The kinesin-2 motor KIF3 is one of the most abundantly expressed KIFs in the nervous system (Kondo et al., 1994). KIF3 is a heterotrimer containing two distinct heavy chains, KIF3A and KIF3B, and one light chain, KAP3. KIF3 plays a role in neurite elongation and branching by transporting a variety of organelles, including fodrin-associated vesicles and collapsin response mediator protein 2 (CRMP2)-containing vesicles (Takeda et al., 2000; Yoshihara et al., 2021). A KIF3B nonsense mutation (Arg654Ter) was found in SZ patients (Alsabban et al., 2020). Neurite hyperbranching resulting from impaired transport of CRMP2-containing vesicles is a causative mechanism of KIF3B-related SZ pathogenesis. KIF3 expression is reduced in brains of patients with SZ. Kif3b+/− mutant mice display a range of behavioral characteristics of SZ, and KIF3B (Arg654Ter) mutant protein fails to rescue the cellular phenotypes observed in Kif3b+/− neurons (Yoshihara et al., 2021).

Dynein motors

Over 100 de novo heterozygous mutations in the DYNC1H1 gene have been identified in patients with malformations of cortical development and/or developmental delay and ID (Ge et al., 2023; Poirier et al., 2013; Willemsen et al., 2012), as well as early childhood-onset motor retardation (Jamuar et al., 2014; Weedon et al., 2011), or a combination of these phenotypes. These variants are scattered throughout the dynein motor stem, motor, and neck domains and have a dominant-negative or gain-of-function effect (Amabile et al., 2020; Hoang et al., 2017). Functional analysis of 14 DYNC1H1 patient mutations showed that most mutations result in impaired motility due to reduced dynein expression/stability (Lys671Glu) or compromised processivity (Arg1962Cys and His3822Pro) (Fig. 4 B). A combination of clinical, molecular, and cellular investigations will provide mechanistic insights into the relationships between axonal transport defects in DYNC1H1 mutations and presynaptic assembly/maturation in NDDs.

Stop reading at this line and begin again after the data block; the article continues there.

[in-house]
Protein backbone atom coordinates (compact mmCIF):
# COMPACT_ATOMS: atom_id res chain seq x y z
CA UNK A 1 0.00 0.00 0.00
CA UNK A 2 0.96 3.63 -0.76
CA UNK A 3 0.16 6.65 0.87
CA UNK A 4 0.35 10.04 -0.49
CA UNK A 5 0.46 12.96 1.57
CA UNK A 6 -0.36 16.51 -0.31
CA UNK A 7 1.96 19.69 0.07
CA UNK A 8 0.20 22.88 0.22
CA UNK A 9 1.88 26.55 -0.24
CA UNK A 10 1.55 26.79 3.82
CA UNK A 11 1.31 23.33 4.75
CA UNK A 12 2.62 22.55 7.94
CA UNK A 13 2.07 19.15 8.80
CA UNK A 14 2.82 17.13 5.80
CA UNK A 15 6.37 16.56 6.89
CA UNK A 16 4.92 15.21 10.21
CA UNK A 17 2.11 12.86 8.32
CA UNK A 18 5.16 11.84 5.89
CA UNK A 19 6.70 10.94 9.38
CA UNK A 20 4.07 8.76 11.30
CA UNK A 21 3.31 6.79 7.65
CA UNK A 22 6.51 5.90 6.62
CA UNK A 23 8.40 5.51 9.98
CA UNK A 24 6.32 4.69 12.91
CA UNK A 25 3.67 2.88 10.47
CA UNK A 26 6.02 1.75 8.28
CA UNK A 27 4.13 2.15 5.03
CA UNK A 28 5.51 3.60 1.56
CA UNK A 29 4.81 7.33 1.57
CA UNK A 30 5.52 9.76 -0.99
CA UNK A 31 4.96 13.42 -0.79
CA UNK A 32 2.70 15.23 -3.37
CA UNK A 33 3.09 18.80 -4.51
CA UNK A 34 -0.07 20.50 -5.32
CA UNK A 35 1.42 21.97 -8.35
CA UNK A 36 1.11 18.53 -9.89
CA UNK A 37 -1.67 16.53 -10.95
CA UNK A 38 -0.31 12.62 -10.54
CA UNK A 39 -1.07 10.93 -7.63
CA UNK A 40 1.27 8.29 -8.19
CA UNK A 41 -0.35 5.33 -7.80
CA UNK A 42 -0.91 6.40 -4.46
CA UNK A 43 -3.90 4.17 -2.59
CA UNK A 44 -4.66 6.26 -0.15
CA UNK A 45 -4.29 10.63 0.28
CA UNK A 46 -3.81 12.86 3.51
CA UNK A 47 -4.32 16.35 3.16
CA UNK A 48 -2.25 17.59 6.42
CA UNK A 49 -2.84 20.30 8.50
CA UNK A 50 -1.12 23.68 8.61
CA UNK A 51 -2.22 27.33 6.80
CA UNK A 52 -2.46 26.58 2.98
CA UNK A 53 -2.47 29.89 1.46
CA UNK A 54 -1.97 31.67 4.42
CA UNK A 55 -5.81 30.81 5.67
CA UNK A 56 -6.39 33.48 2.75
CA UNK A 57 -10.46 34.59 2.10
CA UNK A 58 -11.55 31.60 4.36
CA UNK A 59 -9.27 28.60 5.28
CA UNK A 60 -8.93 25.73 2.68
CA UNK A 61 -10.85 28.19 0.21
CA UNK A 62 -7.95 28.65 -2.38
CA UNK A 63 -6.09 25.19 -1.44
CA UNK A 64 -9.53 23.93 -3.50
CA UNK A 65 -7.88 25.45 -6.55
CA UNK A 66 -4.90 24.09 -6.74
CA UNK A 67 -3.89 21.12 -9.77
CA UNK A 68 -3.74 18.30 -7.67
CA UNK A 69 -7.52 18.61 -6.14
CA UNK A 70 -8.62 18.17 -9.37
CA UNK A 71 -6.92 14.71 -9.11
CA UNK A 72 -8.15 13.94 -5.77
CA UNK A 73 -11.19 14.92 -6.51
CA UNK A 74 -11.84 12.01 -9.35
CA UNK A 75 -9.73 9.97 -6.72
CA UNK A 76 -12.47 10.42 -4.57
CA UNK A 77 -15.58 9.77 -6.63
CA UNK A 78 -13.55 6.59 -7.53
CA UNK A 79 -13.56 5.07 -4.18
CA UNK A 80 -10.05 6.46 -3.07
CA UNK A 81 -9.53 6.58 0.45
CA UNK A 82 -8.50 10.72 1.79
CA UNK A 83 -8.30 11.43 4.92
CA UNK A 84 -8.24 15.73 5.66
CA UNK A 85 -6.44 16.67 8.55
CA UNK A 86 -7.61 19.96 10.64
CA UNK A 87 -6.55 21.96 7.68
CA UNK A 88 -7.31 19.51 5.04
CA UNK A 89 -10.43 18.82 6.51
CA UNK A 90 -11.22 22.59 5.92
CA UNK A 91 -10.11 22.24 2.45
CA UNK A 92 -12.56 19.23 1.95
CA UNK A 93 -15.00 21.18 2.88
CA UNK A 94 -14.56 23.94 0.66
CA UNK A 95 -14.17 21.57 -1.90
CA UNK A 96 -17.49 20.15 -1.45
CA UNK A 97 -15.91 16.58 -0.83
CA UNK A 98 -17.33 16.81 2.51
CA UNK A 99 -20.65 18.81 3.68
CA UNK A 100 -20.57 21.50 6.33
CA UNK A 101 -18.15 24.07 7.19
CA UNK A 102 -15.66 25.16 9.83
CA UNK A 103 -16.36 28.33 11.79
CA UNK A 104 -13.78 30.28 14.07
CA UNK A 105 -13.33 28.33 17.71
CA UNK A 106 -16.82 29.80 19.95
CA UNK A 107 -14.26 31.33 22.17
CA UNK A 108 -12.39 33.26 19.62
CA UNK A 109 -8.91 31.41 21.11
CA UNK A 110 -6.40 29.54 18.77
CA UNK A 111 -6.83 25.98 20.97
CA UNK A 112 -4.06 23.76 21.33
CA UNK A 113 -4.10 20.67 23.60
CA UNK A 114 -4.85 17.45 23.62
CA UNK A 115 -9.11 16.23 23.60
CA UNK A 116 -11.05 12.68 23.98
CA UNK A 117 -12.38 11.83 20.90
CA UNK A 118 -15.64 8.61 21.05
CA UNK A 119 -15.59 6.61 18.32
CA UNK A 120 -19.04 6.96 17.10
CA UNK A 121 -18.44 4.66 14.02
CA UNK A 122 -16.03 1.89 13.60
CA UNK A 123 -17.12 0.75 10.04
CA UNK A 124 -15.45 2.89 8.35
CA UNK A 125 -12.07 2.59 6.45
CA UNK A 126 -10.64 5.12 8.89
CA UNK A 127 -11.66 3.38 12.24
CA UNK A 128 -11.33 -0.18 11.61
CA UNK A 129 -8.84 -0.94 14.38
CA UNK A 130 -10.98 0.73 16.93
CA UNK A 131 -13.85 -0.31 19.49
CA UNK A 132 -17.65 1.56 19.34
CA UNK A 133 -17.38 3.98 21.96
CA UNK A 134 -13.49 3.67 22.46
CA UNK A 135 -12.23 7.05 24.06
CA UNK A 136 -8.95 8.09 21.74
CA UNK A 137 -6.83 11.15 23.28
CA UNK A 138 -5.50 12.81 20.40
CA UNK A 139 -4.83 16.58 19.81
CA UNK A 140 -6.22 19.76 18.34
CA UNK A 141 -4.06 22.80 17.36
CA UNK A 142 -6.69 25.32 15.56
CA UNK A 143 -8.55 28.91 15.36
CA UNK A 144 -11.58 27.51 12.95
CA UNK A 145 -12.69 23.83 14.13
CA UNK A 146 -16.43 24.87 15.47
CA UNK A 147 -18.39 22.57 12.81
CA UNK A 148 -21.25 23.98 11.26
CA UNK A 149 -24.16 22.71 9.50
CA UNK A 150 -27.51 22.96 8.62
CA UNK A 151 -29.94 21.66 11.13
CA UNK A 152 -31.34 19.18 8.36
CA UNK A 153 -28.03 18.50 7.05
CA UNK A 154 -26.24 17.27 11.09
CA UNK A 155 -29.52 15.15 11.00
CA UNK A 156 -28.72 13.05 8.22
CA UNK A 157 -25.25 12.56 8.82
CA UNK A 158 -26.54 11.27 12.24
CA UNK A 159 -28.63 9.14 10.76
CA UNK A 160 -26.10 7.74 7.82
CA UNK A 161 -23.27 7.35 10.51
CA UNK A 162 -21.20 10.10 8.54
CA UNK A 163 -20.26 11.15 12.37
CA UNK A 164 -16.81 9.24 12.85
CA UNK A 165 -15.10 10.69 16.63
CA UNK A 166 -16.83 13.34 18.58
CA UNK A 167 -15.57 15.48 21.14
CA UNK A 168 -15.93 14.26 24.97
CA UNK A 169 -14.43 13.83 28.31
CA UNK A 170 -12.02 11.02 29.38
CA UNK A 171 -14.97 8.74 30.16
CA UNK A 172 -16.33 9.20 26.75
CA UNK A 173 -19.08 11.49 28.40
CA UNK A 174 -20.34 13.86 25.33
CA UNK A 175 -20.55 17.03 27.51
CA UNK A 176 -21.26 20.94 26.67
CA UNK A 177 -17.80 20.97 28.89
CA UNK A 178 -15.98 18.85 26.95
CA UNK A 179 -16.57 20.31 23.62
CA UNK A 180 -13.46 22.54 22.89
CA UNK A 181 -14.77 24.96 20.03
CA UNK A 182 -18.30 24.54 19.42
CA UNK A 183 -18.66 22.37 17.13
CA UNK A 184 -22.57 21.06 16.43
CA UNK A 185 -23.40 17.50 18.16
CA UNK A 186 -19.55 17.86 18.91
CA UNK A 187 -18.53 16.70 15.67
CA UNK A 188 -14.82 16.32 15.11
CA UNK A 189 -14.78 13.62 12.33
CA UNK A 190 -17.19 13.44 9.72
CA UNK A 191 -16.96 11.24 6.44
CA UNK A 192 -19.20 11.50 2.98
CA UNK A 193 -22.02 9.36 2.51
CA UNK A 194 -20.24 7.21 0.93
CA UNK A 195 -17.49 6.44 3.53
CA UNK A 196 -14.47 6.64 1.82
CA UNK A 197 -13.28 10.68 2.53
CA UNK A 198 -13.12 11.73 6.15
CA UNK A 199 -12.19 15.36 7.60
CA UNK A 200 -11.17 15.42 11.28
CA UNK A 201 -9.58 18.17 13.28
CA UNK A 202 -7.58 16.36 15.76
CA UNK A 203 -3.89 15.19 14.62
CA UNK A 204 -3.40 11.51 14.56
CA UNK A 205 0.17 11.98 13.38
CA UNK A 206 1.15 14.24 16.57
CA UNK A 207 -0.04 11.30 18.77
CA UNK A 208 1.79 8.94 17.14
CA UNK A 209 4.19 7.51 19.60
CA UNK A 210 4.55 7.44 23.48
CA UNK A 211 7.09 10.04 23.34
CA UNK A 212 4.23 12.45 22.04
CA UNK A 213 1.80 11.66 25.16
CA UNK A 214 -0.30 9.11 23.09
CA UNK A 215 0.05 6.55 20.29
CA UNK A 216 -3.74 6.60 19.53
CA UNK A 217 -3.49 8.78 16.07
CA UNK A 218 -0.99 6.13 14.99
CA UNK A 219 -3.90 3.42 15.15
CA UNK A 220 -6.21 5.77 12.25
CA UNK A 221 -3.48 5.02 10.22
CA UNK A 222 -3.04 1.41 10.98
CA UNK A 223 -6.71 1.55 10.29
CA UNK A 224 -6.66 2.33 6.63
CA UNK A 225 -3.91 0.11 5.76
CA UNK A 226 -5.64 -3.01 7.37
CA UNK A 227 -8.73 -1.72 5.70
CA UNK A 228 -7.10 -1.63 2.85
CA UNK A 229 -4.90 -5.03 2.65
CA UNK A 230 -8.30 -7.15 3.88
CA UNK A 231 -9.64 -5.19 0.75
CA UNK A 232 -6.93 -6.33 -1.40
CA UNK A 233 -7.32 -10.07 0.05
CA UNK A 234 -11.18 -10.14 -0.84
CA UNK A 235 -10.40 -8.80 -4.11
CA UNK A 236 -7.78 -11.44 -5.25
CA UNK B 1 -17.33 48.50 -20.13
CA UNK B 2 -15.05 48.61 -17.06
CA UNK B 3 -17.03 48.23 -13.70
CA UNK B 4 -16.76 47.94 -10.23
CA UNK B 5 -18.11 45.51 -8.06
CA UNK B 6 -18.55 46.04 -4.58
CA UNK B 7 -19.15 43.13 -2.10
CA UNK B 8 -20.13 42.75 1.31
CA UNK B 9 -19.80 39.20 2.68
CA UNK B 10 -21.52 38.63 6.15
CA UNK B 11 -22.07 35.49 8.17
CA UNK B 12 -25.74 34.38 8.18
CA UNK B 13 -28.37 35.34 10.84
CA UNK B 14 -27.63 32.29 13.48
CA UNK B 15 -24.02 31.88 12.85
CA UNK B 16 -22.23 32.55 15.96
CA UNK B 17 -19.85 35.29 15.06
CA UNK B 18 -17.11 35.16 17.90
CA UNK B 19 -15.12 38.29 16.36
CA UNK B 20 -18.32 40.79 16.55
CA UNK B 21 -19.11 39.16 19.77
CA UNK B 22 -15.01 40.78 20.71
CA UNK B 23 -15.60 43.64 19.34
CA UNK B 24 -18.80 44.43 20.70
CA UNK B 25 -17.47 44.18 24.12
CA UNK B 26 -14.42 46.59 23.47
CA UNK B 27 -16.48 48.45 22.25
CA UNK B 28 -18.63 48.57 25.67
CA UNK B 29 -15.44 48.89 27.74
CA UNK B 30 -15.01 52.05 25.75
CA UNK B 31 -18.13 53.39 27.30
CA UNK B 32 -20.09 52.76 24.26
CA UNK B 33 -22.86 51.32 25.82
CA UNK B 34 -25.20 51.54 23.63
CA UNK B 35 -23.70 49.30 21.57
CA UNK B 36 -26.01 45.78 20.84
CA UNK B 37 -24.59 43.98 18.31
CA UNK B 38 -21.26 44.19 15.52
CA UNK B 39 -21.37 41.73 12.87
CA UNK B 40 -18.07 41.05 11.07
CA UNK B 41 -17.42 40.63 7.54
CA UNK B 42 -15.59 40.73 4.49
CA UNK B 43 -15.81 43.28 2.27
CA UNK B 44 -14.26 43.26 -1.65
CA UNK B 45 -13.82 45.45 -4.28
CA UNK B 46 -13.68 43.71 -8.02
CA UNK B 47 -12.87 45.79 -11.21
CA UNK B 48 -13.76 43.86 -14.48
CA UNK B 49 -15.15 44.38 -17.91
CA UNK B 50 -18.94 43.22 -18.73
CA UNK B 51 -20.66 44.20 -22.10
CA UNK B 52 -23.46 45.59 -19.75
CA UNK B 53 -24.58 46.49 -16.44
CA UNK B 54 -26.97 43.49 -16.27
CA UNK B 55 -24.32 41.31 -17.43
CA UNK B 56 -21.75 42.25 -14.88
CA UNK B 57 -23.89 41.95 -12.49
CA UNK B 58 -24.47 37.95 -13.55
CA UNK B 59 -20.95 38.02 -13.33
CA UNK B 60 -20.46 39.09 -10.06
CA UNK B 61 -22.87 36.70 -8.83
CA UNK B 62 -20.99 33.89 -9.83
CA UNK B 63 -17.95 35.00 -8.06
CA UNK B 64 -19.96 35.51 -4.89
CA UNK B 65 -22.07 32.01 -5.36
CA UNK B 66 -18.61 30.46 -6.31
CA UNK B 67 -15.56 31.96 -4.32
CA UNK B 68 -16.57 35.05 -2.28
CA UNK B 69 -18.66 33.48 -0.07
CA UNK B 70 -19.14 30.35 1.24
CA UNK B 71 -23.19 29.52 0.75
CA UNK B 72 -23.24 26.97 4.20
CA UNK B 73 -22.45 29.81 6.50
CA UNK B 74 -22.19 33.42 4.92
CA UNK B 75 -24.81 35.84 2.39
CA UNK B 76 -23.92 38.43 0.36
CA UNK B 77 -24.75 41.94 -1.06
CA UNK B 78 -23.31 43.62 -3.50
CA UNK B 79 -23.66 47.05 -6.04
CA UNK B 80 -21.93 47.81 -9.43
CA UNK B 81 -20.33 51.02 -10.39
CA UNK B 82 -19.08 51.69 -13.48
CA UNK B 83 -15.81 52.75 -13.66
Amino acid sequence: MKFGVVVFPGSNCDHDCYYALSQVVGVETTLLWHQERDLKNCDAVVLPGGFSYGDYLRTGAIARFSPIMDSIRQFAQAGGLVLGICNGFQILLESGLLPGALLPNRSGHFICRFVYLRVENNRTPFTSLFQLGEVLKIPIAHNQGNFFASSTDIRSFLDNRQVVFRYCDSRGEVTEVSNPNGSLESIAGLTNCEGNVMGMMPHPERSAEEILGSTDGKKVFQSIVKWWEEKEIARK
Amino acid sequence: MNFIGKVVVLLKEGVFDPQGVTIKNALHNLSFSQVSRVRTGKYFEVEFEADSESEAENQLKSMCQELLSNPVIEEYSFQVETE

Motor adaptors and effectors

Kinesin-binding protein (KBP, KIF1BP) directly binds to the motor domain of KIF1A and KIF1B. This binding inhibits motor-MT attachment and thus interferes with cargo transport (Atherton et al., 2020). While overexpressing KBP inhibits axonal transport of SVPs in cultured hippocampal neurons and in C. elegans sensory neurons (Kevenaar et al., 2016), depleting KBP results in abnormal KIF1A and SV accumulation in axonal growth cones. Mice lacking KBP die shortly after birth with smaller brains. In addition, KBP can alter MT dynamics by inhibiting MT-depolymerizing kinesins, such as KIF18A. Human genetic data shows that homozygous mutations in KBP are linked to Goldberg-Shprintzen syndrome (GOSHS) distinguished by ID, microcephaly, and axonal neuropathy (Brooks et al., 2005; Valence et al., 2013; Salehpour et al., 2017).